MPLS-Enabled Applications: Emerging Developments and New Technologies
by Ina Minei, Julian Lucek
Paperback: 526 pages
Excellent coverage of VPLS, and Multicast over Layer 3 VPNs
Recently I had to work on a project which involved demonstrating Multicast over Layer 3 VPN interoperability between Cisco and Juniper. I spent several days reading through all the RFCs and working-group drafts which pertained to this subject matter, after which I still had many unanswered questions. In order to round out my understanding, I decided to order the Second Edition of ‘MPLS-Enabled Applications’. Looking back, I wish I had read this book instead of wasting my time reading the various RFCs and working-group drafts. This book answered all of my questions and went above and beyond to give me a solid understanding of the concepts and their application. As other reviewers have pointed out, often one needs to read a book to understand the technology basics, and then refer to RFCs or working-group drafts in order to keep abreast of the latest changes. Not so with this book… In fact, this book is so current that reading the working-group drafts is largely unnecessary. It is incredibly comprehensive, concise, and gives the reader a thorough understanding of the business drivers. Furthermore, it illustrates the various ways in which MPLS services can be offered and outlines the pros and cons of each approach so that the network designer can make intelligent decisions with regards to implementation.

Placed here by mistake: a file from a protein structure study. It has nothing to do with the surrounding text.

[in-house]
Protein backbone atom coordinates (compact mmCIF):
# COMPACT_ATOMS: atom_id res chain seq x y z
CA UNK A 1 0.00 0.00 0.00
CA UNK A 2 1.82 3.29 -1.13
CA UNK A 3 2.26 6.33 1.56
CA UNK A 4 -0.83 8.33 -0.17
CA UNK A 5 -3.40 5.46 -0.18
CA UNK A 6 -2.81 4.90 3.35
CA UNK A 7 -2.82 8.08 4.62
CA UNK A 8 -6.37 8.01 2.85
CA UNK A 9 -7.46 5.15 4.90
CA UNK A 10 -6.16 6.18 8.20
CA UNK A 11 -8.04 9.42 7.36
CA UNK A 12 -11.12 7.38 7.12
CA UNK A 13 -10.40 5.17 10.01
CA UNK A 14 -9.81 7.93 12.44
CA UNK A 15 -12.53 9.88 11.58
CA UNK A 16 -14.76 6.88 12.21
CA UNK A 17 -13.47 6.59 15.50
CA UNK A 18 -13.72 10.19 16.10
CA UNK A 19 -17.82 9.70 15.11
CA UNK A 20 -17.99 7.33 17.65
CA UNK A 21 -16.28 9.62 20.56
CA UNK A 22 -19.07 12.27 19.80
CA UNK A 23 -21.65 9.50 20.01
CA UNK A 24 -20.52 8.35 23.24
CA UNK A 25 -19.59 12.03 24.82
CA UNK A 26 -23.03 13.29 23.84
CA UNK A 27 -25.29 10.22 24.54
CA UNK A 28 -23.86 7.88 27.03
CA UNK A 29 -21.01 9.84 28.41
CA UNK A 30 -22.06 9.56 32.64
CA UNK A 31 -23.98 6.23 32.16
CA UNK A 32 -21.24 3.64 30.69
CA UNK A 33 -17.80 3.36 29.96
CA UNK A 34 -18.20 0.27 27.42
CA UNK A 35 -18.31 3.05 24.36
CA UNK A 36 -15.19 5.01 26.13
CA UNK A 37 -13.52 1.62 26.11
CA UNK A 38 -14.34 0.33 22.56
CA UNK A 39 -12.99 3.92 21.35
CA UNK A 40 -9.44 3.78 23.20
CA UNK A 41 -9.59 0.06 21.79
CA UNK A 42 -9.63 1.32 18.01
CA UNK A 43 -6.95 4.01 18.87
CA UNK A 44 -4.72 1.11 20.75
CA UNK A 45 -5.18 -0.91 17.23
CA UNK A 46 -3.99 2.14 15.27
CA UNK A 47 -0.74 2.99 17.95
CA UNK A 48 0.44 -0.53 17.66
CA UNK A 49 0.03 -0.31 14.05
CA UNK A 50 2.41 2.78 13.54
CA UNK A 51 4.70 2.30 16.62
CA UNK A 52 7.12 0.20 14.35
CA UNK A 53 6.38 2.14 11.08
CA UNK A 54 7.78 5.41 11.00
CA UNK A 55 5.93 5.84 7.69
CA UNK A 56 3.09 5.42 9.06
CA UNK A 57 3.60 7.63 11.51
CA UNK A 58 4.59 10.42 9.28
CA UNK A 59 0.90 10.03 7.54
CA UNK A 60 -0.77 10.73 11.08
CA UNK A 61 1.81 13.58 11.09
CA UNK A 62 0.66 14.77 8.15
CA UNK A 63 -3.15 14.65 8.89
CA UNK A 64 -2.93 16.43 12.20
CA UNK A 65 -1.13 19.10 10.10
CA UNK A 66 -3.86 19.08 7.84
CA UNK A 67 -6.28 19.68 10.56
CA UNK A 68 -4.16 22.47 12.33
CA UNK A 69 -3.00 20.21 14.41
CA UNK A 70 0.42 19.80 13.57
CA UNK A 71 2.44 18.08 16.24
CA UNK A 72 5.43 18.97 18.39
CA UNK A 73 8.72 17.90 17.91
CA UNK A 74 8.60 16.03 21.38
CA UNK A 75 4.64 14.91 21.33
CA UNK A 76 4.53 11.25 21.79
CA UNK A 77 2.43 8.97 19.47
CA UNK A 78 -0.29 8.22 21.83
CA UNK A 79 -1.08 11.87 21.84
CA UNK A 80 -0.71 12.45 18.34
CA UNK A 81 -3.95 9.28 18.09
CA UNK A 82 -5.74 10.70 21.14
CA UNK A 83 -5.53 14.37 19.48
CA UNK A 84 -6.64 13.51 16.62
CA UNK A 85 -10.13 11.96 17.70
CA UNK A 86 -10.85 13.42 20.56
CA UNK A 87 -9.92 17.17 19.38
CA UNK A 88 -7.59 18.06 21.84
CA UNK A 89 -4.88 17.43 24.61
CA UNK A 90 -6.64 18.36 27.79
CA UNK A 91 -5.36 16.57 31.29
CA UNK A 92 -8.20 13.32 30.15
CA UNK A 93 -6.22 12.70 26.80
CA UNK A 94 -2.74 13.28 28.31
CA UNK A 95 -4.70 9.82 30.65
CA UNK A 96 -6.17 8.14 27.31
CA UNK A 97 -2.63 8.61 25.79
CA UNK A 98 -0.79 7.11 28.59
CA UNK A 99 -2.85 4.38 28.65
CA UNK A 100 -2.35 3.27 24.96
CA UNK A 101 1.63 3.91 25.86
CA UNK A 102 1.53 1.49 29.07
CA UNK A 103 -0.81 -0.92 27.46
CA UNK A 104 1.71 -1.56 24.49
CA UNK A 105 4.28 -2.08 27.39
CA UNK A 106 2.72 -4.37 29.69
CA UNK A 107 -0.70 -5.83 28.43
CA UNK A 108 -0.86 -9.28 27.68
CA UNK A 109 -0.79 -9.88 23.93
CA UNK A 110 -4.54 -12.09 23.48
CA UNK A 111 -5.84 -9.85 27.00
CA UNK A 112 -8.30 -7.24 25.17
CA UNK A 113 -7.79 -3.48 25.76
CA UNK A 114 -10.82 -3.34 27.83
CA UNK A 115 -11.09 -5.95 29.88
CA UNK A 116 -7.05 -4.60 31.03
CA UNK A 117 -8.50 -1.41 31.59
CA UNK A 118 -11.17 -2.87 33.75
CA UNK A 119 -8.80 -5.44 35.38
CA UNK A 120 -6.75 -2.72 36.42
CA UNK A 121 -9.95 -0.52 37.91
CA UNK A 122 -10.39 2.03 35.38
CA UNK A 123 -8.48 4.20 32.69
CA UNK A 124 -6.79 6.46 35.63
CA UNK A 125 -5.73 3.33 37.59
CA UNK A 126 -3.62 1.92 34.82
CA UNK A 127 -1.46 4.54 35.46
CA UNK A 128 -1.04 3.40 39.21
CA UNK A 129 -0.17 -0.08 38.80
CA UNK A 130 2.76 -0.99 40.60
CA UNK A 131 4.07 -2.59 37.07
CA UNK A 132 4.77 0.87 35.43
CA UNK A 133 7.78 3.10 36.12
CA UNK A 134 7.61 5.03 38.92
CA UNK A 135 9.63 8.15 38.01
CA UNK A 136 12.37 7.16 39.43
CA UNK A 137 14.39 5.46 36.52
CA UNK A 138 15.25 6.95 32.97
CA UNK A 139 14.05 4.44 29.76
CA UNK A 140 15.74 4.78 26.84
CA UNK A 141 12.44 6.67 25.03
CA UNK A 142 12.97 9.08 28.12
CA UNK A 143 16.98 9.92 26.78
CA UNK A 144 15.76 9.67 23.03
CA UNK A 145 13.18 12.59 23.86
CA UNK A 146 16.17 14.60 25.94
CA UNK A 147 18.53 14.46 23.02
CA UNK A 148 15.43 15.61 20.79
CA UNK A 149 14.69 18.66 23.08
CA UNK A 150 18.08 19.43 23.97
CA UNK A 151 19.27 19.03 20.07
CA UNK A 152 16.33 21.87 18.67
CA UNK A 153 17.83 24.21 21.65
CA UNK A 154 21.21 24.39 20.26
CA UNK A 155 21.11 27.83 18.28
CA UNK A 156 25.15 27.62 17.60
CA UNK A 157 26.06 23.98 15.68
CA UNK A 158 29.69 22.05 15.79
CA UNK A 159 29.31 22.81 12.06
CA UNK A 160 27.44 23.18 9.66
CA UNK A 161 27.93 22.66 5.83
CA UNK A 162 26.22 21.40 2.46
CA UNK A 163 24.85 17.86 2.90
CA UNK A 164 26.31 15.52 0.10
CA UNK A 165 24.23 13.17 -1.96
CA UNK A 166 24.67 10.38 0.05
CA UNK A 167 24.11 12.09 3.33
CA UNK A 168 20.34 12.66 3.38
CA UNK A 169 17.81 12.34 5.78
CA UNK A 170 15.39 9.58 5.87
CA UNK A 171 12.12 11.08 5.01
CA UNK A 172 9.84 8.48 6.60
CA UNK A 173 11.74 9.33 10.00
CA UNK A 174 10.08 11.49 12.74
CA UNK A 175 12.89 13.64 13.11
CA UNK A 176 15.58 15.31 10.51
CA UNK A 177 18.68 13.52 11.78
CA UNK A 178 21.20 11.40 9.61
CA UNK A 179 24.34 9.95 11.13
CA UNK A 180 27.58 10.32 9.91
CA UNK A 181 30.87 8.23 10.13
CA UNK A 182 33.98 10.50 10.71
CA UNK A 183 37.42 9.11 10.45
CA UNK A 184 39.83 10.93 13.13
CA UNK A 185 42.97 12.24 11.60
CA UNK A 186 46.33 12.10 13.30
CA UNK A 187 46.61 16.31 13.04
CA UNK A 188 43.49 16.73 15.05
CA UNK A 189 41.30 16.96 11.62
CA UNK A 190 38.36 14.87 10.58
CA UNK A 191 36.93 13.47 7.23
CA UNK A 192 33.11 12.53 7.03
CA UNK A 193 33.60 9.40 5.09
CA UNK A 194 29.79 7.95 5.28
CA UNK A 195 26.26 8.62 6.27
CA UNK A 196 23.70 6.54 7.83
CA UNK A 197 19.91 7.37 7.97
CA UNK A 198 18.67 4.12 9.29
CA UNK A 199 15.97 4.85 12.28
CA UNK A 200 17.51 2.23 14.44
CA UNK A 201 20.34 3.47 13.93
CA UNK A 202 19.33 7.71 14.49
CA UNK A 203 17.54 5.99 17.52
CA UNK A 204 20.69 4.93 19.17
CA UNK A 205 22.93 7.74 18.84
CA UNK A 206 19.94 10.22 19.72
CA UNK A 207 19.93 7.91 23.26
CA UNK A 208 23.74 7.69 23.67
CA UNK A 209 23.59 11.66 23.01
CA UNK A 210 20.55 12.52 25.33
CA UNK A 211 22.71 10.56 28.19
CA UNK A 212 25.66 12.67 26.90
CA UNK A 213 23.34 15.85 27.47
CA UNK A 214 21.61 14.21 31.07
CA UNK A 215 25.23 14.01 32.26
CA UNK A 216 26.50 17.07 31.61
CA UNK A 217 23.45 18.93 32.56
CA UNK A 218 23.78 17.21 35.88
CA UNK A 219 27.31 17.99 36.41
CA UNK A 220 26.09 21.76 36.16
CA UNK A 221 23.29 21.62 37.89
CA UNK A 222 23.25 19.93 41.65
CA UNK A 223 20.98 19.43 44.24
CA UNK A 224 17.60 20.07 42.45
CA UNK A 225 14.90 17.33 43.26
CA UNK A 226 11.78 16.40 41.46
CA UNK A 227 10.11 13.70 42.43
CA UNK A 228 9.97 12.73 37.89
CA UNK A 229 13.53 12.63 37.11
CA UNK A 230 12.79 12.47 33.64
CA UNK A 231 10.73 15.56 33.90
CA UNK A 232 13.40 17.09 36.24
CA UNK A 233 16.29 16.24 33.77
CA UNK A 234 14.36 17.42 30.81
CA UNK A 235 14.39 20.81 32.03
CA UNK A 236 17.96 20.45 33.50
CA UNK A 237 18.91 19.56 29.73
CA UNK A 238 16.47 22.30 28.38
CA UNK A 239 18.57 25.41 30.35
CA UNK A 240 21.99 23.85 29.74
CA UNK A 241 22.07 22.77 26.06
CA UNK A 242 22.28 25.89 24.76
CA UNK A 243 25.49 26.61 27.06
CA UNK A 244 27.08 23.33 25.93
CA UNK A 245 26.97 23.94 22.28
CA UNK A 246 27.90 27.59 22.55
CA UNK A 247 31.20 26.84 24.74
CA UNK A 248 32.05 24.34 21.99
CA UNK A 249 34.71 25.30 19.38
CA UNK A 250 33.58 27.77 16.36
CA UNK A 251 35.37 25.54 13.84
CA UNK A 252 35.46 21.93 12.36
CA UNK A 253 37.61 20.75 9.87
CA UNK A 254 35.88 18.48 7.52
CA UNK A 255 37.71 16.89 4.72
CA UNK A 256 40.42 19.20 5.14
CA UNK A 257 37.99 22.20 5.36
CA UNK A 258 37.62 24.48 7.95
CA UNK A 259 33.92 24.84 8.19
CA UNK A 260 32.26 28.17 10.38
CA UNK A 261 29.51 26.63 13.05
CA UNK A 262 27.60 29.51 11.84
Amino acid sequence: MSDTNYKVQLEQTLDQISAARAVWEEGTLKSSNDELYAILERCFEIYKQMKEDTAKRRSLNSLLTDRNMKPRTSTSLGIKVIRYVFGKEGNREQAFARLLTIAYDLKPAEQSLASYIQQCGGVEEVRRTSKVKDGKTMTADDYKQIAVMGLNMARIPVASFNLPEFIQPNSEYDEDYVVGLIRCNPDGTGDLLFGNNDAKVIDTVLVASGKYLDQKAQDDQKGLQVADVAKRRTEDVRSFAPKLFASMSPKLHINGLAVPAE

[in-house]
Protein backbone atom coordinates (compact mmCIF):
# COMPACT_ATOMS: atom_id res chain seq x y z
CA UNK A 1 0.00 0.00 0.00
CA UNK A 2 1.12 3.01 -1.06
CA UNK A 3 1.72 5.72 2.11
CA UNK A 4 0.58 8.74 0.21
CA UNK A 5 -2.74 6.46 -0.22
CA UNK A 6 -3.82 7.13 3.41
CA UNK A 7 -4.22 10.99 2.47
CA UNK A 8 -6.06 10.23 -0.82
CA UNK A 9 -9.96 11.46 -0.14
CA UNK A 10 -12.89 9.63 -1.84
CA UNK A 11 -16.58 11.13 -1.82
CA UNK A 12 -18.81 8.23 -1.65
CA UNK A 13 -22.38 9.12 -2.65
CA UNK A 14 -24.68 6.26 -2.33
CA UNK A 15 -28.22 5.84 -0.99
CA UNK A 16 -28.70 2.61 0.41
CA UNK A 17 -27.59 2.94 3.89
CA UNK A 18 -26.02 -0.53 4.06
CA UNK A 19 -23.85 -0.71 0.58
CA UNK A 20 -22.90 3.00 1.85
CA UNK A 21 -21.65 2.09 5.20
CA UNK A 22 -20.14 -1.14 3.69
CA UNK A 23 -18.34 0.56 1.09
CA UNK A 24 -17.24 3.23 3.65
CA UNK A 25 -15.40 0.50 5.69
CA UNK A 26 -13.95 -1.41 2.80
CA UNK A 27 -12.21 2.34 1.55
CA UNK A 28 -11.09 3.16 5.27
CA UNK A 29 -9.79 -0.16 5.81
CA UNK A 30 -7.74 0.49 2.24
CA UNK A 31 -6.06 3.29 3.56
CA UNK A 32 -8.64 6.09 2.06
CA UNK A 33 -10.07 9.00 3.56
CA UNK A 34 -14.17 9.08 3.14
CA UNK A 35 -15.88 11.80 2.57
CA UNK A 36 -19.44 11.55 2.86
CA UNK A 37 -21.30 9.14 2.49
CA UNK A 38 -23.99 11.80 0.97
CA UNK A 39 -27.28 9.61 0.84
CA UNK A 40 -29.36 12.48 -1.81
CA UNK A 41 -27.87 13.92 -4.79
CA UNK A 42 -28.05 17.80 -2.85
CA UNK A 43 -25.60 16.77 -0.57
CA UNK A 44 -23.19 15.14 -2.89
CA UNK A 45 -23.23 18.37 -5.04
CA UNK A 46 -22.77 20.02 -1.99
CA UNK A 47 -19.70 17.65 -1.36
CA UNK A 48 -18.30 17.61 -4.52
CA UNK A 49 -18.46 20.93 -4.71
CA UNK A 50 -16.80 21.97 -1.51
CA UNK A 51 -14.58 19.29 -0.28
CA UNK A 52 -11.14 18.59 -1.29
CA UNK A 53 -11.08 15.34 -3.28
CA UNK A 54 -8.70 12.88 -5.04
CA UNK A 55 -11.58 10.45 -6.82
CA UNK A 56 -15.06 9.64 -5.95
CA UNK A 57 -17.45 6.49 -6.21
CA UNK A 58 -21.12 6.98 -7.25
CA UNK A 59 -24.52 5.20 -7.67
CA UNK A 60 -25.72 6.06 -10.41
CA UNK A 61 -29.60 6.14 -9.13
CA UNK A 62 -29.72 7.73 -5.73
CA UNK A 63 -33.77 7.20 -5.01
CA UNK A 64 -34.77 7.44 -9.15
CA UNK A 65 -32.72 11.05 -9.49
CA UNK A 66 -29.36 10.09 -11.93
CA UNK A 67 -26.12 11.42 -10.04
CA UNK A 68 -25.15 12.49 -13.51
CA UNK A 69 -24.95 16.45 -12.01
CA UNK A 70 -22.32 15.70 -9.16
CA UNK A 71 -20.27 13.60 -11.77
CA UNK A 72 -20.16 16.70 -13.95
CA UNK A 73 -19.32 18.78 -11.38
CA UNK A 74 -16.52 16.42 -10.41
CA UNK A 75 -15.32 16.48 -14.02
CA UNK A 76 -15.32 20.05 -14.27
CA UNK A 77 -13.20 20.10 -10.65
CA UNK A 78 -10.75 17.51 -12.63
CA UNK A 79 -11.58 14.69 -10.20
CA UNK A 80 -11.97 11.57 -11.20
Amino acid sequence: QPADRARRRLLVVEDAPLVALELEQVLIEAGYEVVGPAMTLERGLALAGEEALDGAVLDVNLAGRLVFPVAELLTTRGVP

In addition to the great coverage that was provided by the First Edition, the Second Edition has updated the text to reflect newer trends and applications such as the transport of IPv6 over an IPv4 MPLS core, and detailed coverage of end-to-end and local protection schemes in MPLS networks. Likewise, the chapter previously called “Point-to-Multipoint LSPs” has now been renamed to “MPLS Multicast”, with much more detailed coverage of the P2MP hierarchy and the forwarding-plane and control-plane operation. The biggest value for me was the addition of a completely new chapter on “Multicast over Layer 3 VPNs” which provided comprehensive coverage of this emerging technology and fully illustrates the full gamut of operation of either the PIM/GRE approach, or the NG-VPN approach utilizing BGP and P2MP LSPs. Finally, the addition of a chapter on “MPLS in Access Networks” was well deserved seeing as Ethernet is quickly becoming the access technology of choice and MPLS will likely be utilized as an overlay in order to realize the full potential of Ethernet in these environments.
This book has earned a spot on my bookshelf as one of my most coveted resources, and I refer to it quite often to refresh my memory on the myriad workings of various functions within MPLS. I wish I could give this book a rating higher than five stars! I can’t overemphasize how exceptional this book is. If you are in the market for a book covering MPLS and emerging applications offered on MPLS networks, this single book should be at the top of your list!